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The workshop programme 2007 was entitled “Political Theatre”

The International Forum’s workshop programme is intended to offer theatremakers practical and theoretical challenges in the company of established artists. Participants are asked to bring their own sketches, plans for plays, directorical concept papers, texts or questions with them.
The workshops 2007 tackled the following four areas:

Avishai Milstein
Workshop 1 – Practical analysis of texts and productions:
Der schöne Konflikt (Beautiful conflict)

Israeli academic, writer and director Avishai Milstein analyses both classical and contemporary theatre texts and productions on the basis of their structures of conflict. His approach envisages making basic patterns of human behaviour evident in the form of political developments.
Helena Waldmann
Workshop 2 – Concept and theatre:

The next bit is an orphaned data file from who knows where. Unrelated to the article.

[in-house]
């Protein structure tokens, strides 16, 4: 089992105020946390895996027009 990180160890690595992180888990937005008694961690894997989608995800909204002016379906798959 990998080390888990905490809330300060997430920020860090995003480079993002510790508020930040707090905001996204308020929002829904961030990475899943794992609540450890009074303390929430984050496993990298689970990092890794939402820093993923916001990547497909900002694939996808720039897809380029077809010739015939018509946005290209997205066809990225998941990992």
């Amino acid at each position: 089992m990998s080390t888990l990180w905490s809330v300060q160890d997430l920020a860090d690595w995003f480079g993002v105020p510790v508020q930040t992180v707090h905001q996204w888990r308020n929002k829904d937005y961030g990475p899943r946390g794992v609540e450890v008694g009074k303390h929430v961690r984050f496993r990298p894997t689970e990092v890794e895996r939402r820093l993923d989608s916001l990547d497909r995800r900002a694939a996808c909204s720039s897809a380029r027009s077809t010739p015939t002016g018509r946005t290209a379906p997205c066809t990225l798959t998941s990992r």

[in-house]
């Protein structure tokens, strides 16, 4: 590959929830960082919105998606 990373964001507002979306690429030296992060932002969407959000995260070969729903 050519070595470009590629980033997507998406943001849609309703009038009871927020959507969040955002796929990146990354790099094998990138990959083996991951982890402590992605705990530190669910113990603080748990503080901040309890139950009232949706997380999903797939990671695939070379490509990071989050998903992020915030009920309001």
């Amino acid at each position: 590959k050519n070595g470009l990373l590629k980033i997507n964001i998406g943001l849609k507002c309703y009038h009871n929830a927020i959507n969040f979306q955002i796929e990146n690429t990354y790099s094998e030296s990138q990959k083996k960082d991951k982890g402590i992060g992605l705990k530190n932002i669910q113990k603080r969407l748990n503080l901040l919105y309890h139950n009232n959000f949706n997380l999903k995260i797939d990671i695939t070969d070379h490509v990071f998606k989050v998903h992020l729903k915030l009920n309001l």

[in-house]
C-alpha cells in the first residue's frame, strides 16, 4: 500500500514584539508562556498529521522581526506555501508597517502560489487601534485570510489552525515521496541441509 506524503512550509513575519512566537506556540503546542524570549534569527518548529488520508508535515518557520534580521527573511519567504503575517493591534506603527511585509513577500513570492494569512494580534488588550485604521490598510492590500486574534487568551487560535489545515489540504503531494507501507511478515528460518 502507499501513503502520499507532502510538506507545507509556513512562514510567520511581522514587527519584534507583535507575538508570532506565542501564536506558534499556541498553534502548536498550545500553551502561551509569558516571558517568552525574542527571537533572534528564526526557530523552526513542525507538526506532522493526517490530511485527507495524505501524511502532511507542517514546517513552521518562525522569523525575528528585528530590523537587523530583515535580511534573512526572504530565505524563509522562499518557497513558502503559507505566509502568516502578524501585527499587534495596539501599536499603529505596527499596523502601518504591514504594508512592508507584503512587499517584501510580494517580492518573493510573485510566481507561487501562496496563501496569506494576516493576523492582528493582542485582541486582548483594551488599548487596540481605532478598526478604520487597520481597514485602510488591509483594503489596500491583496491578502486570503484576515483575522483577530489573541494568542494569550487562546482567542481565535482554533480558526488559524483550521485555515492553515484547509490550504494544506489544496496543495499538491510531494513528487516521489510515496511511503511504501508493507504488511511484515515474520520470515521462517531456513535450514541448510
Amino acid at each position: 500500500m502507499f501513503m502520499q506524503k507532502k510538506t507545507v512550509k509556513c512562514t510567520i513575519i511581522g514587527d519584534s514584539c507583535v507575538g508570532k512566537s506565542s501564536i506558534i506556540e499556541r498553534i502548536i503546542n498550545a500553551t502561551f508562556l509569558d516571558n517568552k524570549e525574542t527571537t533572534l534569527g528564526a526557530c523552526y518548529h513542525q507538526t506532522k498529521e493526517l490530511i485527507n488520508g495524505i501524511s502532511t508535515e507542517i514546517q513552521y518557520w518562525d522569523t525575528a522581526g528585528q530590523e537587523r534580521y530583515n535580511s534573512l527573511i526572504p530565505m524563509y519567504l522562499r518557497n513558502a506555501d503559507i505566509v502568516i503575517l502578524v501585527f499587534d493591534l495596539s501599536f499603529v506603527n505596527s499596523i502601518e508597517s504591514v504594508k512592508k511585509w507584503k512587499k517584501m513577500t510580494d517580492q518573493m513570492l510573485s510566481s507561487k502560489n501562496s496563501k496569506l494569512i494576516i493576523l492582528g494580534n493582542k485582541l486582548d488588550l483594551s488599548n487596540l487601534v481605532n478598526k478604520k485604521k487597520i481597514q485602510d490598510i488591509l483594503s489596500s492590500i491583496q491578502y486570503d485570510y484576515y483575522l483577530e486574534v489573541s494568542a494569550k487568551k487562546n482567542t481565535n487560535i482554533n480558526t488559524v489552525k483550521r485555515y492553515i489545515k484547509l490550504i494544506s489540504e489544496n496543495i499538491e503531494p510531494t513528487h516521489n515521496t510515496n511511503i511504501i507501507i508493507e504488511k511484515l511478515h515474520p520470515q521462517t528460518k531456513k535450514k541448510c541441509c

Shop ohne Work (Shop without the work)

Director and choreographer Helena Waldmann tackles structures of work, including those of the theatre and investigates their underlying social models and political patterns.
Oliver Czeslik
Workshop 3 – Developing material:
Tabu, Irritation und Dokument im Polittheater heute
(Tabus, irritation and documentary in contemporary political theatre)

Playwright and screen Oliver Czeslik works with the participants to develop their own plays, ideas and concepts.
Mieke Matzke
Workshop 4 – Theory and theatre:
Public Theatre. Oder das Theater des Öffentlichen
(Public Theatre. Or the Theatre of Public Appearance)

Performer and academic Mieke Matzke reflects on the emergence of public appearance as a political practice in, amongst other places, the theatre and on the architectural structures of civic space.
Theatre work is intended for public presentation and is open to public criticism. The pressure associated with this is not necessarily productive. Through its workshops the International Forum creates a working space, where genuine debate between the artists with each other and with the form in which they are working may take precedence. It offers the possibility of creating theatre without any obligation to produce something for the public. It ends not with a premiere but with a sharing of working methods – out of the public eye. An open “utopian” space, international, intercultural, interdisciplinary but limited by time.

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